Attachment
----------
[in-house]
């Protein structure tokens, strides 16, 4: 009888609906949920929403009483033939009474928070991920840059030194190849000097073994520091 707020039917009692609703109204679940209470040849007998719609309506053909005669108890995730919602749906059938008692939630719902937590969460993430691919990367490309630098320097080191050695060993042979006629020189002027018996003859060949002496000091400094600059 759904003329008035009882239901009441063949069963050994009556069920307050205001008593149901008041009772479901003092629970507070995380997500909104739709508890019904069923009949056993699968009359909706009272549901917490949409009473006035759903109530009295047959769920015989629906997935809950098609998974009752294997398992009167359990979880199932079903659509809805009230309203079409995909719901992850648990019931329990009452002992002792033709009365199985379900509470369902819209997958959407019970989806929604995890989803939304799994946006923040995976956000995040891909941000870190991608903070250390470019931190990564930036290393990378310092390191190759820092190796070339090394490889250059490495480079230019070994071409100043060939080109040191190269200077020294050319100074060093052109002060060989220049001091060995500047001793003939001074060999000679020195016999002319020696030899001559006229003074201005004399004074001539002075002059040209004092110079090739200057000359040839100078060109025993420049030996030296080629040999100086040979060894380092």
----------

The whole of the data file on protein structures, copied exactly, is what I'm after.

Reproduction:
[in-house]
């Protein structure tokens, strides 16, 4: 009888609906949920929403009483033939009474928070991920840059030194190849000097073994520091 707020039917009692609703109204679940209470040849007998719609309506053909005669108890995730919602749906059938008692939630719902937590969460993430691919990367490309630098320097080191050695060993042979006629020189002027018996003859060949002496000091400094600059 759904003329008035009882239901009441063949069963050994009556069920307050205001008593149901008041009772479901003092629970507070995380997500909104739709508890019904069923009949056993699968009359909706009272549901917490949409009473006035759903109530009295047959769920015989629906997935809950098609998974009752294997398992009167359990979880199932079903659509809805009230309203079409995909719901992850648990019931329990009452002992002792033709009365199985379900509470369902819209997958959407019970989806929604995890989803939304799994946006923040995976956000995040891909941000870190991608903070250390470019931190990564930036290393990378310092390191190759820092190796070339090394490889250059490495480079230019070994071409100043060939080109040191190269200077020294050319100074060093052109002060060989220049001091060995500047001793003939001074060999000679020195016999002319020696030899001559006229003074201005004399004074001539002075002059040209004092110079090739200057000359040839100078060109025993420049030996030296080629040999100086040979060894380092």